Hang Gliding Camera Card Retrieved

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The Royal Canadian Mounted Police say they're now trying to get the video off a memory card that was allegedly swallowed by a hang gliding pilot after his tandem passenger fell from the aircraft to her death a week ago. William Jon Orders was kept in jail until police had their hands on card, which they knew would emerge sooner or later because it showed up on a court-ordered X-ray. Orders was released on bail on Friday and the hearing heard what reporters said was "dramatic" evidence about the circumstances of the death of 27-year-old Lenami Godinez-Avila, a Mexican living in Vancouver. They couldn't relate details of the evidence because the Canadian judicial system bans the publication of evidence entered in preliminary proceedings like bail hearings.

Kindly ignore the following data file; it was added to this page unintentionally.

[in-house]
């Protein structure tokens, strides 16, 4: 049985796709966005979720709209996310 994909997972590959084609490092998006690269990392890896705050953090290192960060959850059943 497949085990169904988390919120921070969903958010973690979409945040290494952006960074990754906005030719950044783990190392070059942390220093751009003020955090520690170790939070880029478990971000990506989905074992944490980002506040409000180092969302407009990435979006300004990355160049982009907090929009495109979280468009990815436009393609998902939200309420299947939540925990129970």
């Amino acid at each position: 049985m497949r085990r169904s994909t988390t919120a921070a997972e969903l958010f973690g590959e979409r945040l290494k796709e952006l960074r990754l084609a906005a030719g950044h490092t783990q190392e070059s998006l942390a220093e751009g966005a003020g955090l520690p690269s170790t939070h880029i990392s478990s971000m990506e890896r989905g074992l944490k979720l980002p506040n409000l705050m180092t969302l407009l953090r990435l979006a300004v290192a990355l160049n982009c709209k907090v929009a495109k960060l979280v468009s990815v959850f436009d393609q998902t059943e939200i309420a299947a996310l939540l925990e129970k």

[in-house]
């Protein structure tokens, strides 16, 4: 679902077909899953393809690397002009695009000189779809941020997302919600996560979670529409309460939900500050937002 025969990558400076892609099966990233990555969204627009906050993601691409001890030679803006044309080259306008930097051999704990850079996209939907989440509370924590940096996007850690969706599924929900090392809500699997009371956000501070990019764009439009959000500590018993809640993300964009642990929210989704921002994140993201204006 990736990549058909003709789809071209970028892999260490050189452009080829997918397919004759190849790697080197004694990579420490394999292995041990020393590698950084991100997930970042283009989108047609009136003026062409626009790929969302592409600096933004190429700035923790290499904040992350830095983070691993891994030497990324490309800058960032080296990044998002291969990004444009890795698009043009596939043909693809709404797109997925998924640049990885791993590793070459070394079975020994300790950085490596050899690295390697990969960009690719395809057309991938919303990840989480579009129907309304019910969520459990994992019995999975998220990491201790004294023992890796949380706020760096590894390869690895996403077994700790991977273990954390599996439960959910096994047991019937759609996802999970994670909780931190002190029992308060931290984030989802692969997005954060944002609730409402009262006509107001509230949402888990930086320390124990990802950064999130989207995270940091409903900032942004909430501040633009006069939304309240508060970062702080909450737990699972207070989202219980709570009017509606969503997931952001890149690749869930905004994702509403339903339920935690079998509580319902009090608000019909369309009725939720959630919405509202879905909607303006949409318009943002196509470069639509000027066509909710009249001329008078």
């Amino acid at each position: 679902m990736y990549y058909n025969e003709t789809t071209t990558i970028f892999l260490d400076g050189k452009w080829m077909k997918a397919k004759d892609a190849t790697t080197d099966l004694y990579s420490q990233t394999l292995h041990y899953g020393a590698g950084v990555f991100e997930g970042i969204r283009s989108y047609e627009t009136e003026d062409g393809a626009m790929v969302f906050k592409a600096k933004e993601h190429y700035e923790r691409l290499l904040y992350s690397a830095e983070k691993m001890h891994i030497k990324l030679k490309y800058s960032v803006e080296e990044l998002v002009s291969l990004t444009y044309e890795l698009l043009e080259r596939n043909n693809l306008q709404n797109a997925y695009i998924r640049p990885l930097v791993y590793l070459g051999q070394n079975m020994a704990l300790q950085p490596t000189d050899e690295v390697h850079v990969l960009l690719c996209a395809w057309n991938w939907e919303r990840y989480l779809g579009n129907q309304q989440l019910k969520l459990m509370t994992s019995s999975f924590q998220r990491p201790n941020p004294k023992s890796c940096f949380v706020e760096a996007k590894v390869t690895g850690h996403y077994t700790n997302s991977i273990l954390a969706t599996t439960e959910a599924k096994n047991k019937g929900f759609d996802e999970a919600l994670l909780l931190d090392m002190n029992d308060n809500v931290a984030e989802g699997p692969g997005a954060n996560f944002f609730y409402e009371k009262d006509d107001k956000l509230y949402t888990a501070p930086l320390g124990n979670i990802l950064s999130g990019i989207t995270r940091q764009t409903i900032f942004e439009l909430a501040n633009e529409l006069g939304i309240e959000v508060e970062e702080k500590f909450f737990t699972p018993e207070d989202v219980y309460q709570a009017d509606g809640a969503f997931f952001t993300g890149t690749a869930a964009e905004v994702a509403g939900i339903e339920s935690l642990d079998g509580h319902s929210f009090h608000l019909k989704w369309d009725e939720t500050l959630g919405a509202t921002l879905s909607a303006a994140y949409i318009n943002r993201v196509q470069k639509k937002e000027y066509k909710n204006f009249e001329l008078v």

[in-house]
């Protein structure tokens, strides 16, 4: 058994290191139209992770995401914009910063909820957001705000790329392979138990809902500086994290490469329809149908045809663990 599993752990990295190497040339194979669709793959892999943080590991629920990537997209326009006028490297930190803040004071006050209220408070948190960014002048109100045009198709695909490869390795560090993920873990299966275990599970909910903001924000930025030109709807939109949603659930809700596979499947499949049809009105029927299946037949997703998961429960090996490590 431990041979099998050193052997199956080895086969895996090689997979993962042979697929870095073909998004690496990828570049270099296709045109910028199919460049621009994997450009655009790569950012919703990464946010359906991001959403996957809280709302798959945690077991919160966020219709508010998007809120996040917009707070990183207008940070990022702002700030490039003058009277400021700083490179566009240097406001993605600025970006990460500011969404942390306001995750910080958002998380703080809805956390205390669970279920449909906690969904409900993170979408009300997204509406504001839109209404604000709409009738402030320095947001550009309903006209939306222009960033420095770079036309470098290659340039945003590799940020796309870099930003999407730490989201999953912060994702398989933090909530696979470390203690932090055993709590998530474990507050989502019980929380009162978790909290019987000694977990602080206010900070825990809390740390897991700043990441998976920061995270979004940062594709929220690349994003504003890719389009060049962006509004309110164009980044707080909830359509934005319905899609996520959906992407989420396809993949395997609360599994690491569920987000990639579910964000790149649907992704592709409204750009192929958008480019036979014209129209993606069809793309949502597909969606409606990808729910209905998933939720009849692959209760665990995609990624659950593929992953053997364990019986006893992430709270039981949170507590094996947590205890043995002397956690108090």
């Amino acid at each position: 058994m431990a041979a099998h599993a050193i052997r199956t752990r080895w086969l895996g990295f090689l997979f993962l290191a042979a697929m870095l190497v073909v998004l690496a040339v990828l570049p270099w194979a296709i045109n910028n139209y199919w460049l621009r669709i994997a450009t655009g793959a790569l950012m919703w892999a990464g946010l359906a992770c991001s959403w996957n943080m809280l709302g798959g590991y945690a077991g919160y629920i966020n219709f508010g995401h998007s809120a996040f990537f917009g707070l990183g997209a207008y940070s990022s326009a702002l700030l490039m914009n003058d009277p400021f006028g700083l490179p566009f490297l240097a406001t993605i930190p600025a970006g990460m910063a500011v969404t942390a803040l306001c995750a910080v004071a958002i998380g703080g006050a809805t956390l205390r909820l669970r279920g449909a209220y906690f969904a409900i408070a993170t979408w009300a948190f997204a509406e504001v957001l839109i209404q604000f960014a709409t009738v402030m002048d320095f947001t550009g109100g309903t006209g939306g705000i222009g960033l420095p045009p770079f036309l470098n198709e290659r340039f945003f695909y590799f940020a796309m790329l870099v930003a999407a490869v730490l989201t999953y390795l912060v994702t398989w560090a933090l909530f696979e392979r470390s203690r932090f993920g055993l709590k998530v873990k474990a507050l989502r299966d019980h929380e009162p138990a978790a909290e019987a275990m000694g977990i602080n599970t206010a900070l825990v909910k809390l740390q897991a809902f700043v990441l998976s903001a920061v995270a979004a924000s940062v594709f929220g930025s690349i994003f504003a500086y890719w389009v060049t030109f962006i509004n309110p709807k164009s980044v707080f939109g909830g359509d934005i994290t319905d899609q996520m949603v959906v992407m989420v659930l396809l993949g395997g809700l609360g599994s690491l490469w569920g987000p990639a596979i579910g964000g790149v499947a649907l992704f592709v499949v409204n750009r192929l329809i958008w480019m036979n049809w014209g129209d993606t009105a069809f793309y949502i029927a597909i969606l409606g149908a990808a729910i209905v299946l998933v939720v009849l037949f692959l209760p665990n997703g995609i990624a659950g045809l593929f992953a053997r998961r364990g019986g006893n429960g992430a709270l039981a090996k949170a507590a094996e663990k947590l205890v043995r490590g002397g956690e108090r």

However, eyewitness accounts suggest Godinez-Avila's harness was not attached to the frame of the hang glider when she slipped from Orders' back, slid down his legs and then finally fell 1,000 feet to a recently logged section of forest on Mount Woodside, about 80 miles east of Vancouver. The police allege that Orders had a camera attached to the hang glider that would have recorded all or parts of the tragedy and that sometime after landing he took out the memory card and swallowed it. He will be back in court in Chilliwack, B.C., for a first appearance on the formal charge of obstruction. In most circumstances, any testimony heard at that stage would be public but Orders can request, and the judge can grant, another publication ban.